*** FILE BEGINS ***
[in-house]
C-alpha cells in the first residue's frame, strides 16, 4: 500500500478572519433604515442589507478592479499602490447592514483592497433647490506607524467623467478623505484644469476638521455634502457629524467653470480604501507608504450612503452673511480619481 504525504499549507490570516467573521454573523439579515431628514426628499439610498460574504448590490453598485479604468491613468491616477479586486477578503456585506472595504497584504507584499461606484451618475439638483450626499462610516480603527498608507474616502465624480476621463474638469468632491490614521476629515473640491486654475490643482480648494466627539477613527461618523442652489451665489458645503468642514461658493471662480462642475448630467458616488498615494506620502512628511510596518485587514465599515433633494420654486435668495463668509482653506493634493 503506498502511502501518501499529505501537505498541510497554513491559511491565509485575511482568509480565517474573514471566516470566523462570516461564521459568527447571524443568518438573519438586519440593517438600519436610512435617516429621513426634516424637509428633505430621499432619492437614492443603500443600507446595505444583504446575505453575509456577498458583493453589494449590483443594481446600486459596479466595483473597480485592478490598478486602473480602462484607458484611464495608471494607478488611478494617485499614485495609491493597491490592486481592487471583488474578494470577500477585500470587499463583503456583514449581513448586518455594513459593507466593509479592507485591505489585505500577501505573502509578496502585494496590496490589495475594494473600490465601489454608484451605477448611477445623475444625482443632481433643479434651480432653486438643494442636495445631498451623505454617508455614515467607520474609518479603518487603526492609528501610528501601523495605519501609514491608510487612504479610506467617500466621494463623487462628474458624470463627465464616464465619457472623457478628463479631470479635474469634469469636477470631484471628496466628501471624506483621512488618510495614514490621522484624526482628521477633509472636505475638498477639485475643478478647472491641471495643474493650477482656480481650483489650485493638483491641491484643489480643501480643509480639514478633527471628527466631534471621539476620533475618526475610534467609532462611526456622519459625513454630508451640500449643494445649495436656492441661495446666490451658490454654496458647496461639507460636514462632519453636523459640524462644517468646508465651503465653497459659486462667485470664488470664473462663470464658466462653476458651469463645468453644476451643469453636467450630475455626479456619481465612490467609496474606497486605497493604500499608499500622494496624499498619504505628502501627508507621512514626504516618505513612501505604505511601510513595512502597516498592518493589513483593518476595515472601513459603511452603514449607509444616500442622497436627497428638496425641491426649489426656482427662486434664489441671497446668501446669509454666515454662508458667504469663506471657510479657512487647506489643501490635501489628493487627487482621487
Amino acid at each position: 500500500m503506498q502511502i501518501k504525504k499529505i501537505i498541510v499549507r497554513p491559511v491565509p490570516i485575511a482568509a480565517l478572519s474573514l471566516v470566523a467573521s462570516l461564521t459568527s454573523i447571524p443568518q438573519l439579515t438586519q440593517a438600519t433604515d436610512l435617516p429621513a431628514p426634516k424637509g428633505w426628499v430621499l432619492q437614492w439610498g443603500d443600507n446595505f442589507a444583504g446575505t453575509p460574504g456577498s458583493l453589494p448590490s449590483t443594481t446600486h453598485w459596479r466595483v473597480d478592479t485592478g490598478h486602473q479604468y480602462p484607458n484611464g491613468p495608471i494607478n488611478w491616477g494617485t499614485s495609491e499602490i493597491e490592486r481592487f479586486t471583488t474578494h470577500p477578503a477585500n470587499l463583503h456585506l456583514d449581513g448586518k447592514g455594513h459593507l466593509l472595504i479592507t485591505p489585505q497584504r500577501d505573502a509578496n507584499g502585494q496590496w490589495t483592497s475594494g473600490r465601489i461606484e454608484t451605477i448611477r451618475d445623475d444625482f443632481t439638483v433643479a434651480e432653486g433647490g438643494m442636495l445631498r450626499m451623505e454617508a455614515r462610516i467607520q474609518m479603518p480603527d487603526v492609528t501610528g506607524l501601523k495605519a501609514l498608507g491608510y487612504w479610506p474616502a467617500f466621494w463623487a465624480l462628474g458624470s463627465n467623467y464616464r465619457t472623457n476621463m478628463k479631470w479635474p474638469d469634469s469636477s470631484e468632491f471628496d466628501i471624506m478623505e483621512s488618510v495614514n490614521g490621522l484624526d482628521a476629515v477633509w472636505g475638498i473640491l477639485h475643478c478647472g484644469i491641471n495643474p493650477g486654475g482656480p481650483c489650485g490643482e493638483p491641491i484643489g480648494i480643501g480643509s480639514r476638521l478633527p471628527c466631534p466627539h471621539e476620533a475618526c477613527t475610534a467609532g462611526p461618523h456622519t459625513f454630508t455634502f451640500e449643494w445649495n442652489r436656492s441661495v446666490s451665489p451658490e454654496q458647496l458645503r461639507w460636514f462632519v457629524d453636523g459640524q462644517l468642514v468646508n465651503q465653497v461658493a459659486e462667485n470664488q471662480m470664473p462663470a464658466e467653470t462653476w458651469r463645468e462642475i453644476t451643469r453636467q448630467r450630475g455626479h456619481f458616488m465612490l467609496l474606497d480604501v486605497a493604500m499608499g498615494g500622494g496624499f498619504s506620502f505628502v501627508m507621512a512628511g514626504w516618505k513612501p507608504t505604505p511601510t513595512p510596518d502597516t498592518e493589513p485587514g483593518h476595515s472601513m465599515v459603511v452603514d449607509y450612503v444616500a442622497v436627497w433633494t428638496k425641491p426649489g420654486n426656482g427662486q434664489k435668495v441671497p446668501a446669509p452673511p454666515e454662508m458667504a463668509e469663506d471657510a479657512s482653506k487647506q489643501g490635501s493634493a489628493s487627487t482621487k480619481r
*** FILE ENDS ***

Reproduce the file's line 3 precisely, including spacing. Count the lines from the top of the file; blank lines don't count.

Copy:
Amino acid at each position: 500500500m503506498q502511502i501518501k504525504k499529505i501537505i498541510v499549507r497554513p491559511v491565509p490570516i485575511a482568509a480565517l478572519s474573514l471566516v470566523a467573521s462570516l461564521t459568527s454573523i447571524p443568518q438573519l439579515t438586519q440593517a438600519t433604515d436610512l435617516p429621513a431628514p426634516k424637509g428633505w426628499v430621499l432619492q437614492w439610498g443603500d443600507n446595505f442589507a444583504g446575505t453575509p460574504g456577498s458583493l453589494p448590490s449590483t443594481t446600486h453598485w459596479r466595483v473597480d478592479t485592478g490598478h486602473q479604468y480602462p484607458n484611464g491613468p495608471i494607478n488611478w491616477g494617485t499614485s495609491e499602490i493597491e490592486r481592487f479586486t471583488t474578494h470577500p477578503a477585500n470587499l463583503h456585506l456583514d449581513g448586518k447592514g455594513h459593507l466593509l472595504i479592507t485591505p489585505q497584504r500577501d505573502a509578496n507584499g502585494q496590496w490589495t483592497s475594494g473600490r465601489i461606484e454608484t451605477i448611477r451618475d445623475d444625482f443632481t439638483v433643479a434651480e432653486g433647490g438643494m442636495l445631498r450626499m451623505e454617508a455614515r462610516i467607520q474609518m479603518p480603527d487603526v492609528t501610528g506607524l501601523k495605519a501609514l498608507g491608510y487612504w479610506p474616502a467617500f466621494w463623487a465624480l462628474g458624470s463627465n467623467y464616464r465619457t472623457n476621463m478628463k479631470w479635474p474638469d469634469s469636477s470631484e468632491f471628496d466628501i471624506m478623505e483621512s488618510v495614514n490614521g490621522l484624526d482628521a476629515v477633509w472636505g475638498i473640491l477639485h475643478c478647472g484644469i491641471n495643474p493650477g486654475g482656480p481650483c489650485g490643482e493638483p491641491i484643489g480648494i480643501g480643509s480639514r476638521l478633527p471628527c466631534p466627539h471621539e476620533a475618526c477613527t475610534a467609532g462611526p461618523h456622519t459625513f454630508t455634502f451640500e449643494w445649495n442652489r436656492s441661495v446666490s451665489p451658490e454654496q458647496l458645503r461639507w460636514f462632519v457629524d453636523g459640524q462644517l468642514v468646508n465651503q465653497v461658493a459659486e462667485n470664488q471662480m470664473p462663470a464658466e467653470t462653476w458651469r463645468e462642475i453644476t451643469r453636467q448630467r450630475g455626479h456619481f458616488m465612490l467609496l474606497d480604501v486605497a493604500m499608499g498615494g500622494g496624499f498619504s506620502f505628502v501627508m507621512a512628511g514626504w516618505k513612501p507608504t505604505p511601510t513595512p510596518d502597516t498592518e493589513p485587514g483593518h476595515s472601513m465599515v459603511v452603514d449607509y450612503v444616500a442622497v436627497w433633494t428638496k425641491p426649489g420654486n426656482g427662486q434664489k435668495v441671497p446668501a446669509p452673511p454666515e454662508m458667504a463668509e469663506d471657510a479657512s482653506k487647506q489643501g490635501s493634493a489628493s487627487t482621487k480619481r